Successful Social Media: Interview with Webcredible
Social media is often seen as a great equaliser for small businesses. New Media Knowledge caught up with Web usability firm Webcredible to see how it had exploited social media to help generate traffic, new business leads and carry out market research. By Chris Lee.
By Chris Lee
There has plenty of hype surrounding social media marketing for businesses. Studies in the US suggest that the use of social media platforms by small businesses has doubled in the last year from 12 per cent to 24 per cent. But is social media the Holy Grail for marketers?
One firm which has seen tangible benefits from social media engagement and marketing is Web usability specialist Webcredible. NMK caught up with the company’s head of marketing, Claire Savage, about how the company has successfully exploited various social platforms, particularly Twitter, not only to generate leads but also for market research purposes.
How did Webcredible get into social media and which tools did you use?
Prior to 2008 we relied heavily on our website and email newsletter, which had over 16,000 subscribers. Before we took the step into social media we decided to look at what our clients were doing and how our target audiences would like to interact with us. We set up a blog, which now integrates into LinkedIn, Facebook and Twitter, where we have just under 2,000 followers.
Twitter for us is about a two-way conversation and we monitored that for some time before adopting it.
What media has worked best for you and why?
Facebook for us has not been the most successful. As social media grows and more business-to-business (B2B) companies come on board I think there’ll be a clear division on which tools to use for which market you’re in. Facebook is more consumer-focussed, so if you’re in that sphere you’ve definitely got to be on Facebook.
For us, Twitter has been our most successful tool. We’ve created a great number of followers and our brand’s all about thought leadership; it’s about sharing our knowledge so Twitter is the perfect tool for that. LinkedIn is becoming a stronger player. We use is to see what target audiences are saying on LinkedIn, trends they’re talking about, we’ve also used it for research. People forget that you can test things on social media. We conduct polls and ask questions to test what people are thinking.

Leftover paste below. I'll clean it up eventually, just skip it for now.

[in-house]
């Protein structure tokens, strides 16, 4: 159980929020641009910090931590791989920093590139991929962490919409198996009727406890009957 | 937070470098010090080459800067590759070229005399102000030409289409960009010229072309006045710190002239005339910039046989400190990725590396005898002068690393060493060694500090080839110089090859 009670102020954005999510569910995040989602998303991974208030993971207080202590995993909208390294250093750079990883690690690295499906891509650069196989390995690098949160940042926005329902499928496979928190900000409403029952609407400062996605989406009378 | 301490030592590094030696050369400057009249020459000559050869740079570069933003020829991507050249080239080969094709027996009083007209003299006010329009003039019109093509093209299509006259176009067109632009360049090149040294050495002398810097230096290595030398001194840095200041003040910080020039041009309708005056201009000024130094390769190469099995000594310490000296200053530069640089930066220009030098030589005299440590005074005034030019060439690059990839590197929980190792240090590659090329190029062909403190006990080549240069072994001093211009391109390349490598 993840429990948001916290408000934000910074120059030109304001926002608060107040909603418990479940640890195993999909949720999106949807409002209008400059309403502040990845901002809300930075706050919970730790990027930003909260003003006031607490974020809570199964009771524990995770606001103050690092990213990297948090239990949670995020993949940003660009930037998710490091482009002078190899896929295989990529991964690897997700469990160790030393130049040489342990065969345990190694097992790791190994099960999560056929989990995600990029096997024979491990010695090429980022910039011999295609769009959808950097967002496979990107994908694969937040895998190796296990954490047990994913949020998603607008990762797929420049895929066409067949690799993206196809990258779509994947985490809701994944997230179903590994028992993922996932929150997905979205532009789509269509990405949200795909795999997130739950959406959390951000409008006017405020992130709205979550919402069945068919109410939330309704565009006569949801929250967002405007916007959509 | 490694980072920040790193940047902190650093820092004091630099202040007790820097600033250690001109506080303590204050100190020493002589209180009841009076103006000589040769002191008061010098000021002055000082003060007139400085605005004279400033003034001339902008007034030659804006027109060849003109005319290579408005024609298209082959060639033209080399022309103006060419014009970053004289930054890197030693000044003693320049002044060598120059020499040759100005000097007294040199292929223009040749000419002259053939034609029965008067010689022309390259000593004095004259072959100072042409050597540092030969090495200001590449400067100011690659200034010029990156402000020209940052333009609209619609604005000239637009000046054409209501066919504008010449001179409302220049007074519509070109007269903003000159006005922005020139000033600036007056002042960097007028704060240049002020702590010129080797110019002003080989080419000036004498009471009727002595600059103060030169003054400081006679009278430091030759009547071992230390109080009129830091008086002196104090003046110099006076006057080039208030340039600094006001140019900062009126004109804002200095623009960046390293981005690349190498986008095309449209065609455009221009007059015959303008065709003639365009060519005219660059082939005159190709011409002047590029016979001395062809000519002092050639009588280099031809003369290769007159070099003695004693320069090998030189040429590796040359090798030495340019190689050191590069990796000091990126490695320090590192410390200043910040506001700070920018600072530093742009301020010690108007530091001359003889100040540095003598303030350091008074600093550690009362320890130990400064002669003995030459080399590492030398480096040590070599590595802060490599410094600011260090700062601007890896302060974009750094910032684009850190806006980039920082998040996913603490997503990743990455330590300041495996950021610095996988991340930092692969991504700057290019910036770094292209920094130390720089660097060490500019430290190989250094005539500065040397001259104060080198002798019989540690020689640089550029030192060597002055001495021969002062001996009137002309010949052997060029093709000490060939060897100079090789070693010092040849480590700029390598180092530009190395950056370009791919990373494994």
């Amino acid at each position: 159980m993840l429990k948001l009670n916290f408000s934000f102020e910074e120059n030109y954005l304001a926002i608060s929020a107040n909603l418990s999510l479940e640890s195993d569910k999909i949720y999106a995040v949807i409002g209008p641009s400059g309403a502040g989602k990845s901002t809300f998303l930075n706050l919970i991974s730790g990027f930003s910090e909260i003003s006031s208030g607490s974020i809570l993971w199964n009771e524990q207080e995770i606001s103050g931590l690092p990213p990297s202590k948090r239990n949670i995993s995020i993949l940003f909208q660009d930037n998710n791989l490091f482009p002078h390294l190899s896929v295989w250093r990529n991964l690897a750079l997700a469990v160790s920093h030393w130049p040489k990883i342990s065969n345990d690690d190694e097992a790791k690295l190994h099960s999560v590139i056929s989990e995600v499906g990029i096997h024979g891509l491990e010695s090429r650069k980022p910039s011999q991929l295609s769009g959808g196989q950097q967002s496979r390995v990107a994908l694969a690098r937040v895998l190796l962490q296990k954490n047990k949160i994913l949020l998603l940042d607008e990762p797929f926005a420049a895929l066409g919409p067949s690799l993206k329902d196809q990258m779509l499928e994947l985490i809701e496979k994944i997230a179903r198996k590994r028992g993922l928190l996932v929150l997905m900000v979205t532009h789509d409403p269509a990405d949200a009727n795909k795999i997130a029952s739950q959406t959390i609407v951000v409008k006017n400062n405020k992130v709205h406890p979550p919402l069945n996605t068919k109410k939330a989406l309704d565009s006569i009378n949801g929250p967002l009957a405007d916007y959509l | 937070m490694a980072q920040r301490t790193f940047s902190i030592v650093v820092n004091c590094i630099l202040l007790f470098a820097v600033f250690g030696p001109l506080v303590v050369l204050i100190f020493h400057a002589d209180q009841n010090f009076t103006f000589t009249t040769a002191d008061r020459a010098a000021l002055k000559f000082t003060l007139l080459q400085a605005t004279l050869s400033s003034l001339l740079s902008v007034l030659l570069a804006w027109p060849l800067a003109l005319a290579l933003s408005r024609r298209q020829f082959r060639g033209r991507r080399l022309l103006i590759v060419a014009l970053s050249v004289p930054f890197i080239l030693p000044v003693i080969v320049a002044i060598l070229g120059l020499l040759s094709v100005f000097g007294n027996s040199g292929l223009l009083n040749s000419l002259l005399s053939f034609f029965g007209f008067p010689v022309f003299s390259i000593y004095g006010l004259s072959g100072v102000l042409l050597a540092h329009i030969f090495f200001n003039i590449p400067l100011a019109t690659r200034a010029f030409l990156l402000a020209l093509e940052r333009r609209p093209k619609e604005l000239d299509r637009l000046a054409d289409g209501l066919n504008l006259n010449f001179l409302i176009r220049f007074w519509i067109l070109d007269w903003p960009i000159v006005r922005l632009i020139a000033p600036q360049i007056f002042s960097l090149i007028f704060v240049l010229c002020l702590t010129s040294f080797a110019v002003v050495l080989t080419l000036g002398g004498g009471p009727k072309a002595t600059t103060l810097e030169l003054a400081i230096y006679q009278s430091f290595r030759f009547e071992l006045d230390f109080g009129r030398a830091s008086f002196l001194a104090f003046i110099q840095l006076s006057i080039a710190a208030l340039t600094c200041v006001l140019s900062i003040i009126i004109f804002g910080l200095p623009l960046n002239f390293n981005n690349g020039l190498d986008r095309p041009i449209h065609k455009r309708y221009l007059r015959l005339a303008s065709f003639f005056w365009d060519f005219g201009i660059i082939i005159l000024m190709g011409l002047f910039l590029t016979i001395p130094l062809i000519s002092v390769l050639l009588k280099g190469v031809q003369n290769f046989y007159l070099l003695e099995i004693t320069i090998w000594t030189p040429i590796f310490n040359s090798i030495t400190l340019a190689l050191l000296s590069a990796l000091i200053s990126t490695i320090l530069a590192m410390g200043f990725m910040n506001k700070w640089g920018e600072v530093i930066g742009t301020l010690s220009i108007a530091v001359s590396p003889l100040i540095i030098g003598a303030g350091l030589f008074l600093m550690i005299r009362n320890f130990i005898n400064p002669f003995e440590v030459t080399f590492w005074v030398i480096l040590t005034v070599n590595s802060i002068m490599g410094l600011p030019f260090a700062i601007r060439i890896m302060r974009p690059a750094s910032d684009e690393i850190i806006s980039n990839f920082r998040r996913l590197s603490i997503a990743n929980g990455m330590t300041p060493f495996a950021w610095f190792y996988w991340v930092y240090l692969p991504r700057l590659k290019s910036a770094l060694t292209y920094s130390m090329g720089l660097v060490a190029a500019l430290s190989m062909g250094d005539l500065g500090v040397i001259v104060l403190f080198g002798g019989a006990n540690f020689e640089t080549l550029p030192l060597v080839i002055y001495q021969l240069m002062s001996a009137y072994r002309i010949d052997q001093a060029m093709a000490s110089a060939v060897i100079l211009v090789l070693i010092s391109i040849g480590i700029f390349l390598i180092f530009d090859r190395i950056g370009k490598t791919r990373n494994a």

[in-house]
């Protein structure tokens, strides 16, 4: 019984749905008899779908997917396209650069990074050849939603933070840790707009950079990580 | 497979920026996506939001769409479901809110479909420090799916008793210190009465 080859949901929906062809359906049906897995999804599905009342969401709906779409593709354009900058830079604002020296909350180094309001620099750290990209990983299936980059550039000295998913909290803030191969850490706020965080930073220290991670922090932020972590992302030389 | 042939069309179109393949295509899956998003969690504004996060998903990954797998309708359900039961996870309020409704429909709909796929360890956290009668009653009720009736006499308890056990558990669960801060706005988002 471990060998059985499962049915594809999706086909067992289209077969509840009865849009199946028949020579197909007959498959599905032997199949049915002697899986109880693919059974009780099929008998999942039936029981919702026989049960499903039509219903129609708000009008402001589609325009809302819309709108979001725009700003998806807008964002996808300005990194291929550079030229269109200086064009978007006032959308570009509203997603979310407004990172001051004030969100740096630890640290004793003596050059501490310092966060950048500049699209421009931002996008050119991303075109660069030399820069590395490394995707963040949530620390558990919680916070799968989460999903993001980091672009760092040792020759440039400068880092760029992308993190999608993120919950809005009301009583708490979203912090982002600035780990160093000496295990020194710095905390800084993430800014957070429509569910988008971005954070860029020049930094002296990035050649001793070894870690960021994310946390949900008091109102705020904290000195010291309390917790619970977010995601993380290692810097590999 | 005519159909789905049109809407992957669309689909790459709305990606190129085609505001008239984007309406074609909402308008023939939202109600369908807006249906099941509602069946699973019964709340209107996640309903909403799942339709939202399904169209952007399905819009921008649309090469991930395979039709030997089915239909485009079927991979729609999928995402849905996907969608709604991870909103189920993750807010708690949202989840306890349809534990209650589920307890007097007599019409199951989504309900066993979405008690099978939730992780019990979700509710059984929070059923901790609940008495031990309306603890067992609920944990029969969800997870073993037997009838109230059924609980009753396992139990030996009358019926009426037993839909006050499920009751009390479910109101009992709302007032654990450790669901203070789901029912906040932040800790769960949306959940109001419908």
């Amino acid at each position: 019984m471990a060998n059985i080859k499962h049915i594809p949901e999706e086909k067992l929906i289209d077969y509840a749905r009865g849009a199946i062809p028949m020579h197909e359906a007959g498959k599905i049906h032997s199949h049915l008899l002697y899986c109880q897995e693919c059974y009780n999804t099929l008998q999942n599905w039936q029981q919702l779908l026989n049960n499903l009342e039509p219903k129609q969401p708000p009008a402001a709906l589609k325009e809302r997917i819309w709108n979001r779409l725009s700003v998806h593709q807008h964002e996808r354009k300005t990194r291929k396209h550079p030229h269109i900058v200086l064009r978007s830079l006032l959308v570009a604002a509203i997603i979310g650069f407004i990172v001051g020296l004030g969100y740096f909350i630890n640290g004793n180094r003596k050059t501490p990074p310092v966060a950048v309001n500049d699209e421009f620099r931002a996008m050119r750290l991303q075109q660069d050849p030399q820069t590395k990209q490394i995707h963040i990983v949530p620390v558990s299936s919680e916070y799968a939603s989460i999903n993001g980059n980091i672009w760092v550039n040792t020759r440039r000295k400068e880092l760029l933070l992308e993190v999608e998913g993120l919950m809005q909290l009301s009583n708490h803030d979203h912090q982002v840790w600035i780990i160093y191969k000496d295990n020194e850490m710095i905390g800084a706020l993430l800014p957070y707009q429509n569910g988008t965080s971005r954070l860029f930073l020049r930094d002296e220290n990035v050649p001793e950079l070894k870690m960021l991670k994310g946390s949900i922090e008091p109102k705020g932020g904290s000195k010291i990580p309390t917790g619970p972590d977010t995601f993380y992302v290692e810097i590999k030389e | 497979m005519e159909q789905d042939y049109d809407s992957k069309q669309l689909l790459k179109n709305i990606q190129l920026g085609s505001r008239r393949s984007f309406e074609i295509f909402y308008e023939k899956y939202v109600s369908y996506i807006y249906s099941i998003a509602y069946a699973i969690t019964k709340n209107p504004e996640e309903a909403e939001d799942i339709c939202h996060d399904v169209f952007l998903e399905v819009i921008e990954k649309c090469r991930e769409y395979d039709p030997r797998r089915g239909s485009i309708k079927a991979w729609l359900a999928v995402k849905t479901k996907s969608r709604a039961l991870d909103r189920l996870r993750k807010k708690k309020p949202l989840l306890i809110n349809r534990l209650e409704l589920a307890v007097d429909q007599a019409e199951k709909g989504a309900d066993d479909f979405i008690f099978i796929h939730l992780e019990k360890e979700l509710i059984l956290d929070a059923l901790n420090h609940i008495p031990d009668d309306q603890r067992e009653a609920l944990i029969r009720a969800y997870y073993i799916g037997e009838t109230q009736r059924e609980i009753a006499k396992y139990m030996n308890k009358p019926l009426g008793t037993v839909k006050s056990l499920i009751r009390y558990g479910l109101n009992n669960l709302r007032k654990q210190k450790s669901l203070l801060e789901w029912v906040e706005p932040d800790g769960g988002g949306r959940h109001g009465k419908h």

With so many new social media platforms emerging, are you an early adopter or a wait-and-see type?
We tend to monitor first. We’re watching what other people are doing. What’s important in social media is that you can play around with it on a personal scale, but we will adopt [platforms] quite early.
The cost of content is huge. If we started uploading all our content onto social media platforms, that might eat away to some degree on our in-house value. Because so much content is readily available online, people have to be very careful. If content is fundamental to your business model you could be giving too much as and therefore decreasing the value of it in the customer’s eyes.
How do you measure the impact and return on investment of your social media campaigns?
For us, we use social media for direct conversations with our target audiences. It brings more people to our website and then converts to leads, particularly on our training courses. It’s about increasing our brand awareness and image.
We tend not to use the number of followers [for measurement]. In terms of return on investment it would be more based on our website analytics – how many people are we drawing from social media to our website?
What are your top tips for businesses to maximise social media effectiveness?
The number one point is to do your research from the start. Social media is just another tactic. Really think about your target audience, what platforms will they use, how will they want to be communicated to?
It’s also about integration, not using social media in isolation. Social media is not just one channel; why not integrate it with your other marketing activities? Social media is very time consuming so companies need to be very clear on how they’re going to resource it and be clear about how they’re going to use it. It’s pointless setting up a Twitter account and saying “hi, this is our first tweet” and then do nothing for months.
It’s a constant, 24/7 game. You need to have someone monitoring your social media presence. When someone comes back to you on social media you’re going to need an instant response. You need to plan your content; social media is all about content.
You can hear the full interview at the author’s podcast on social media success.